Designed by a famous Japanese Manga author, the Nextage humanoid robot has been specially conceived for integration into the human working environment. In the watch industry, it is able to perform collaborative work in production facilities without the need for any special interface or connection to the machines.
Automation is nothing new in the industrial world where robots have operated side by side with human beings for decades now. However, for the first time in history, Nextage humanoid robots can be integrated easily and rapidly into environments designed for human beings. In other words, the robot can interact with the means of production or assembly in exactly the same way as a human being. Its cameras detect modifications and with the help of its two arms it can do its job just like a human operative. It manages its tasks through the conventional man-machine interface, for example the tactile screen of a numerical machine control.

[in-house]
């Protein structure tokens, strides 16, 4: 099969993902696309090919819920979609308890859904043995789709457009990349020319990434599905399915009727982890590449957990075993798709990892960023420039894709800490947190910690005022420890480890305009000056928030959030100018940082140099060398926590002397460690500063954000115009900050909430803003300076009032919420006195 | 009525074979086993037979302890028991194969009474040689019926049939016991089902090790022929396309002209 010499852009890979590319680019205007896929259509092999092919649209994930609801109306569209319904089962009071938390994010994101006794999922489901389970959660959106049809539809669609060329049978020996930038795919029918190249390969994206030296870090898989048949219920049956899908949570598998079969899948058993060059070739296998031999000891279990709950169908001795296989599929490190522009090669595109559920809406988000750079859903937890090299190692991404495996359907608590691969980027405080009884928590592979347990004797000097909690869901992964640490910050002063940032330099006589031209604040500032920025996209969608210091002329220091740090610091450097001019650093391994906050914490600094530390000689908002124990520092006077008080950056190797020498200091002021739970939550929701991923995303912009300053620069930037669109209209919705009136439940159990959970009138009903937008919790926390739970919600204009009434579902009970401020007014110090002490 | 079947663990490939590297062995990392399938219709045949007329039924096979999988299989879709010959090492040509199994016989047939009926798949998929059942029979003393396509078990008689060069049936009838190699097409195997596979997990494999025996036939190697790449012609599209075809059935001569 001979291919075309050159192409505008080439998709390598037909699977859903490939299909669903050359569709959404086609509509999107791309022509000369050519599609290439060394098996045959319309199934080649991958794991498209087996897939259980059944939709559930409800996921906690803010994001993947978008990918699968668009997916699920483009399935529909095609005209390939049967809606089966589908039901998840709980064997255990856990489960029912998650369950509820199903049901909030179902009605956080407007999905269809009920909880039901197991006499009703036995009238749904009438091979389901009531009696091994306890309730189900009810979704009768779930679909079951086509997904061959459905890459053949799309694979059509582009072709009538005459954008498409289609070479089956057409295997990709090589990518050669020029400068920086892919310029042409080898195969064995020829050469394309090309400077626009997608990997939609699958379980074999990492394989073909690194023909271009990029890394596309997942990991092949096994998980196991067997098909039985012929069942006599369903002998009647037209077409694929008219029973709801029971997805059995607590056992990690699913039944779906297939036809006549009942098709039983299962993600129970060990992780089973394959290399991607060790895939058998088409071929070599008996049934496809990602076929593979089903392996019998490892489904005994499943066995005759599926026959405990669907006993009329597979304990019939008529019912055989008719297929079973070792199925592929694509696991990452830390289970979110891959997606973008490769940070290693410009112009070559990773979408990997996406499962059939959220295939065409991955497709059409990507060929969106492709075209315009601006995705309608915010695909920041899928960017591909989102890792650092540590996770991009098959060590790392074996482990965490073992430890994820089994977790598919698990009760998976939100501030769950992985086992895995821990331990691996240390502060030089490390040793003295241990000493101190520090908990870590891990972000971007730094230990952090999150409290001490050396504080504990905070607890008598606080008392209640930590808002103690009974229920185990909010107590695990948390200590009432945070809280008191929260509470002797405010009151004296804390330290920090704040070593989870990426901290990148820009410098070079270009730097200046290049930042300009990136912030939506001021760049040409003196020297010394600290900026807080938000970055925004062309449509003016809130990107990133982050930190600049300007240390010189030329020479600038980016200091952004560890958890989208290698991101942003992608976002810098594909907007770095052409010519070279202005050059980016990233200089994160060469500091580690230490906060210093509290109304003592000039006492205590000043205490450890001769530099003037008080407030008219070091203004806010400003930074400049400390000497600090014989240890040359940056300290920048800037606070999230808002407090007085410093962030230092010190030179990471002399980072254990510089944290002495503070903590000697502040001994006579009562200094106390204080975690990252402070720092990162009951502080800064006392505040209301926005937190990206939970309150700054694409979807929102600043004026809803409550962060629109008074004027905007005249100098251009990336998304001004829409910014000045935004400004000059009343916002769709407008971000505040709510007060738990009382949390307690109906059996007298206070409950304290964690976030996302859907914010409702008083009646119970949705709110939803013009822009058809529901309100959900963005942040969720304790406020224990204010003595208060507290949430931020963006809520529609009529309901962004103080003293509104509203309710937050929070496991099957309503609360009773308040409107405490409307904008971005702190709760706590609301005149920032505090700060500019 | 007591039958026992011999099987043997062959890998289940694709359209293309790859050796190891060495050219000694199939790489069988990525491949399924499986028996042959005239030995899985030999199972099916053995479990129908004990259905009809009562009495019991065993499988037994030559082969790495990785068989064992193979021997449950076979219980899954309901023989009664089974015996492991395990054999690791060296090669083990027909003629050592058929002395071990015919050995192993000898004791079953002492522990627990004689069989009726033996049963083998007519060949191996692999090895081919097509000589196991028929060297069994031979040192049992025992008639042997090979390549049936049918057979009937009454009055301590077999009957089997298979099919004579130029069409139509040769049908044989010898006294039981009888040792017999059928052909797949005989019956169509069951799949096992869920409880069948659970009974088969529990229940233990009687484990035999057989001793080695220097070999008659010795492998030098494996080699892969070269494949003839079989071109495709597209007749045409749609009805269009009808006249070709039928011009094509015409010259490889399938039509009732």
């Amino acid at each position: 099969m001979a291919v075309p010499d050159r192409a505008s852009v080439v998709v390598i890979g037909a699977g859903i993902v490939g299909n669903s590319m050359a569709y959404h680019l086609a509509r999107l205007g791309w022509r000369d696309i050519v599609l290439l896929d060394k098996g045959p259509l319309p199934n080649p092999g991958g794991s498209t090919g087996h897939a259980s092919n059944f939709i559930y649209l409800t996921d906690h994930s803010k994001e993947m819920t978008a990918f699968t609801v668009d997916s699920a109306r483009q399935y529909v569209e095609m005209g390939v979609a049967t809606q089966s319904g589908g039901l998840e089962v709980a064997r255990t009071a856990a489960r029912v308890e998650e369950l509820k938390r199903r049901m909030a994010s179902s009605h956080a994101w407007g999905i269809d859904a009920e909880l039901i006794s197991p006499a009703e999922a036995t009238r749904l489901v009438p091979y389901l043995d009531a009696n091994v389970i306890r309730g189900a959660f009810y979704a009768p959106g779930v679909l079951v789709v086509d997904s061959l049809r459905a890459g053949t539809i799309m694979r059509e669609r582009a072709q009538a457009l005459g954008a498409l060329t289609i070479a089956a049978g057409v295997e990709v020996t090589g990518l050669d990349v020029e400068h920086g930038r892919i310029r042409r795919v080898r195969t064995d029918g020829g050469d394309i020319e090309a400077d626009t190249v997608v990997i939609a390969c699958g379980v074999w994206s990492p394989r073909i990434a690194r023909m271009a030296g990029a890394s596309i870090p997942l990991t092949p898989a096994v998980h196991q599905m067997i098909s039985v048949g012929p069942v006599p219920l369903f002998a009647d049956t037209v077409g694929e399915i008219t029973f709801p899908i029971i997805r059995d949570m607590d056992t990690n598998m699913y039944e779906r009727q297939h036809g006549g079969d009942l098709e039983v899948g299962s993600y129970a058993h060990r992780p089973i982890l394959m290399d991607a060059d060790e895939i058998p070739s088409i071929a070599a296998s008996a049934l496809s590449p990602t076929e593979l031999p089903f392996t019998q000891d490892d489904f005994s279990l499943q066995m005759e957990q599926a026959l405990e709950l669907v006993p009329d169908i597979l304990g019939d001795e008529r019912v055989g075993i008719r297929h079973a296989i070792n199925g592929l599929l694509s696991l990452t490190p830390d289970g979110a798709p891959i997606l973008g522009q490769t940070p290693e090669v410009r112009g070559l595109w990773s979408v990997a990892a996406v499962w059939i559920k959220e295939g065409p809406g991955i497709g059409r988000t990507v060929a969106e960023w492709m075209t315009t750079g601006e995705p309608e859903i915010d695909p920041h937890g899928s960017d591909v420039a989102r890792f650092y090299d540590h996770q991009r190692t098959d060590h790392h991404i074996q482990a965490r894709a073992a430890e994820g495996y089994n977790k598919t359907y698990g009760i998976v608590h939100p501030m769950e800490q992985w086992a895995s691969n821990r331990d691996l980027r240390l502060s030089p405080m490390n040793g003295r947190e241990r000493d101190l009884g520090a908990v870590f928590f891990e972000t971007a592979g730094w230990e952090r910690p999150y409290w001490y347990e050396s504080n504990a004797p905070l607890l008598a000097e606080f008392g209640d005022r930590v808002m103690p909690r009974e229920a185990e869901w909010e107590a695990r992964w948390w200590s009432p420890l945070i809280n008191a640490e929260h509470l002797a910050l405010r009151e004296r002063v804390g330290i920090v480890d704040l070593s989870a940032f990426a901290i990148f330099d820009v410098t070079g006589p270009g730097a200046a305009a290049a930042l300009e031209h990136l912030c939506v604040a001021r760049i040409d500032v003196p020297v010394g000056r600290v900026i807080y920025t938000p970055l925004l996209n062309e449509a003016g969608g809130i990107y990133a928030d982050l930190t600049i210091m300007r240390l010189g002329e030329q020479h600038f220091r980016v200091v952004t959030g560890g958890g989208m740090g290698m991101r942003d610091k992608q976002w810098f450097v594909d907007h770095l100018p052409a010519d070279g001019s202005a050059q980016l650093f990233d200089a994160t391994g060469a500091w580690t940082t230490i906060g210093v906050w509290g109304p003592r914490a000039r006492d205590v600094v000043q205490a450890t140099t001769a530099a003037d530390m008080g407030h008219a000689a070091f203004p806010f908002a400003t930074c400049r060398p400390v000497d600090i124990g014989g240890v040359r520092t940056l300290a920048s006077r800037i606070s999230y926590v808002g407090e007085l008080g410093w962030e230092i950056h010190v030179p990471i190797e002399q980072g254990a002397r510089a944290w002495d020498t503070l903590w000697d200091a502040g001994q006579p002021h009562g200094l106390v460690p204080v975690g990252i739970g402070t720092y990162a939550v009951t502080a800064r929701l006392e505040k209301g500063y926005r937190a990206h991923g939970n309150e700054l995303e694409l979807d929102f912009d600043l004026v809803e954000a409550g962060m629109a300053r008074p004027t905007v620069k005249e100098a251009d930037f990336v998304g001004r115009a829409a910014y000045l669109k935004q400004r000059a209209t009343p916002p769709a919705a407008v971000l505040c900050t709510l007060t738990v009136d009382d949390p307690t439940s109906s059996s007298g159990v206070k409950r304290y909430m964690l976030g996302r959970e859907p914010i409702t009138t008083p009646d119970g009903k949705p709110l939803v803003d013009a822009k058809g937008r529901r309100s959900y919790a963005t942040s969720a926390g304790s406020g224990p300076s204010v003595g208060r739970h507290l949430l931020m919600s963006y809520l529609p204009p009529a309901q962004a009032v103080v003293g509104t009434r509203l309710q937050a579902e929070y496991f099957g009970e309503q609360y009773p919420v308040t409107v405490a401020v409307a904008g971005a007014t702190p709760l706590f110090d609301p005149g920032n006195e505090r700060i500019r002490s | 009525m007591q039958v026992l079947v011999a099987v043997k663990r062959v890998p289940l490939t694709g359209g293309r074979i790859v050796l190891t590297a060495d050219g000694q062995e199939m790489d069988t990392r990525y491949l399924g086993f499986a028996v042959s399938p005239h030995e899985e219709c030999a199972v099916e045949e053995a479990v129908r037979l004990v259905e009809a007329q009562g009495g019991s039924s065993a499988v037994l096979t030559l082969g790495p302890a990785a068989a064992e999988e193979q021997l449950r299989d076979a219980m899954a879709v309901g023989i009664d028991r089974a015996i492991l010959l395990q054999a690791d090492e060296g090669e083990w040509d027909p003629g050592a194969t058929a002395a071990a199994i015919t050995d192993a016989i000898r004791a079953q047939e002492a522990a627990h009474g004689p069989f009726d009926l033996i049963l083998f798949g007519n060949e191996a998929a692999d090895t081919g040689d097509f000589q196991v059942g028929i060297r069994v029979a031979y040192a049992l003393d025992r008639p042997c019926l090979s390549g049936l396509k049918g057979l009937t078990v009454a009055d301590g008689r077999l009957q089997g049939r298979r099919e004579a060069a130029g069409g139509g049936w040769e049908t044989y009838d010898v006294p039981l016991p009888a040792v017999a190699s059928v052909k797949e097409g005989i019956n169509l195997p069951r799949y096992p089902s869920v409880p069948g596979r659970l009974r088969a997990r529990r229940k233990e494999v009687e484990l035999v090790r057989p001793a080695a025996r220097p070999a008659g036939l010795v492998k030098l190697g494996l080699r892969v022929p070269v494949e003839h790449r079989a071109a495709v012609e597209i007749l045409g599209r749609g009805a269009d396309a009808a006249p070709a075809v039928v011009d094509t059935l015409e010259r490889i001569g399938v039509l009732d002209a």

Habitually, automation is assumed to require arduous work of integration and high investments. Nextage changes all that. The workplace does not have to be modified at all. Fitted on a carriage, the robot is very easy to put in place. It just needs a compressed air and power (220V) supply.
The Nextage robot base incorporates an industrial PC. To program this computer, the operator simply has to connect up the screen and keyboard. Today, Rollomatic serves clients of two kinds: those who use turnkey solutions for which the firm provides all-round programming within its Humanoid Power division and those who have chosen to be completely autonomous and for whom comprehensive training in programming is provided.
To date, Rollomatic has already installed some ten Nextage robots in its Swiss clients’ plants. In Japan, on the other hand, these humanoids are already used very extensively, especially on assembly lines where they cooperate and interact with human colleagues.
Located in Landeron, the Rollomatic company is a Swiss private enterprise which specialises in the design and manufacture of high precision CNC machines to sharpen cutting tools for cylindrical grinding and laser cutting of tools made of ultra-hard materials. Founded in 1988 by Michel Rollier, the current Chairman and CEO, it has a 12,000 m2 production site.
April 27, 2017